James City County must advertise and post signs on the property for all rezoning and special use permit applications that will be heard by the Planning Commission. Try to write down the number on the sign or note the road the sign is on or a nearby landmark. Use PermitLink to search for the case by street or subdivision name or case number. Alternatively, you can either call the Planning Division to find out additional information or come into the office to view the case file and submitted plans.
Official survey plats are required as part of the building permit, conceptual plan, site plan, variance, rezoning, special use permit, and master plan application submittal packages. The Planning Division does not keep a copy of the recorded plat on file. If you are unable to obtain a plat from the current property owner (normally produced with property deed or land title) here are several options:
Applications must be submitted at least 6 weeks prior to a scheduled meeting to be placed on the Planning Commission agenda. The Planning Commission usually meets on the first Wednesday of each month. Please view the Planning calendar for the most current meeting schedule.
James City County designates all land to one of the 15 zoning districts outlined in the Zoning Ordinance. Certain land uses are allowed in each district, and the rules governing each zoning district vary.Sometimes, a parcel of land must have its zoning district designation changed to develop or use that land in a certain fashion. The process of changing a parcel's zoning district is called a rezoning. The rezoning procedure helps the Planning Division, Planning Commission, and Board of Supervisors take a closer look at a zoning change. This includes the proposed zone's compatibility with existing zones, surrounding development, and the County Comprehensive Plan.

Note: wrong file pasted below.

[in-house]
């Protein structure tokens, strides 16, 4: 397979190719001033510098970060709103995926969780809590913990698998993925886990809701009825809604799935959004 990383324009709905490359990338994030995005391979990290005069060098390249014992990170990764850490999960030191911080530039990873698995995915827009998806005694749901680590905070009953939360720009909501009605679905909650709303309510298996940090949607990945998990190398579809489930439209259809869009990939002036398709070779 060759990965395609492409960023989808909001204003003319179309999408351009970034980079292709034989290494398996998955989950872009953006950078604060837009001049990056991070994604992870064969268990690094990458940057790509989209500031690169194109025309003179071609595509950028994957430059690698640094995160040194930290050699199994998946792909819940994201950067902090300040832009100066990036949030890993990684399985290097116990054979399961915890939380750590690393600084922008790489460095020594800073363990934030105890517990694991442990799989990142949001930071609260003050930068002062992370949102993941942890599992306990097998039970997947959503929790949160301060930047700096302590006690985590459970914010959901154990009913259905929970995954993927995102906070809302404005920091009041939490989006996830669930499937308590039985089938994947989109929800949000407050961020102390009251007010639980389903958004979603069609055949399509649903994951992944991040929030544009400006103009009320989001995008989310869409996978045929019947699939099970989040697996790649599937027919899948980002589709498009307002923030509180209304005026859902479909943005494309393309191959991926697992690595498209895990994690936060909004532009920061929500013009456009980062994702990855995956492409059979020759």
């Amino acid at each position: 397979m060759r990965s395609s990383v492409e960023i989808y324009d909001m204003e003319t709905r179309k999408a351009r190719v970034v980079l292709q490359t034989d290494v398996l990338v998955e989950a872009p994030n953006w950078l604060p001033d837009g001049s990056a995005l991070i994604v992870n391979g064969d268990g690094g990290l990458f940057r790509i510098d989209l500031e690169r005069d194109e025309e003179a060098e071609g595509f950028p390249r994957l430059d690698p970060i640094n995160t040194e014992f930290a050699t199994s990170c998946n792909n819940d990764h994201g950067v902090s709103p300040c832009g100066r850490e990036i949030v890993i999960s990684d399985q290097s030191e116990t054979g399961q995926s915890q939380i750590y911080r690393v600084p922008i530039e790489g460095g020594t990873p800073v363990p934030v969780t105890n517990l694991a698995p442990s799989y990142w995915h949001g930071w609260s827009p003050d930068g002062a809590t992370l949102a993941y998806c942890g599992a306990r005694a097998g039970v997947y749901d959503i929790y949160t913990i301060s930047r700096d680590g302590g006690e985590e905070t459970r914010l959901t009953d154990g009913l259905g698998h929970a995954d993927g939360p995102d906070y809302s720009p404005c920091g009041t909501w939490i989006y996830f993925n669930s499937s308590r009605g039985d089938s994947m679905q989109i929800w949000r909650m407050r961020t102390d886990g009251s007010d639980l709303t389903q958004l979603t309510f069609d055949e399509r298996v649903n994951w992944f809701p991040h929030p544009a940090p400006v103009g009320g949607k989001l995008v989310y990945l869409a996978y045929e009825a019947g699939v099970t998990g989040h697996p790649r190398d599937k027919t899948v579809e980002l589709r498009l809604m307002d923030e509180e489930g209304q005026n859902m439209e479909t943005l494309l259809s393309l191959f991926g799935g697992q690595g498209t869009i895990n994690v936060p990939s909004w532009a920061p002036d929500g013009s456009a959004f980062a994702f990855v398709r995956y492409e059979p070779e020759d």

Learn more about Police oversight, training, background checks, use of force and more.
Report a crime in progress by calling 757-566-0112 or 911 if an emergency. Crimes must be reported by phone; crimes should not be reported via email or social media.
You can call 888-LOCK-U-UP (888-562-5887) or online at p3tips.com.
Magistrates are available 24 hours a day, 7 days a week. They may be reached by phone at 757-820-3951 or 804-652-1217.
Necessary county services, such as schools, police, and fire protection, are supported by tax revenue from the County. Real estate assessments are how localities fairly distribute the tax burden among all property owners. The distribution from the assessment is proportionally based on the market value of individual properties.
Reassessments of all parcels in JCC are done every two years. The next reassessment will be in Jan. 2024.
The 2022 Assessment goes into effect Fiscal Year 2023 (FY2023) which begins July 1, 2022. The first bill for the 2022/FY2023 assessment is due in December 2022, and the second half in June 2023.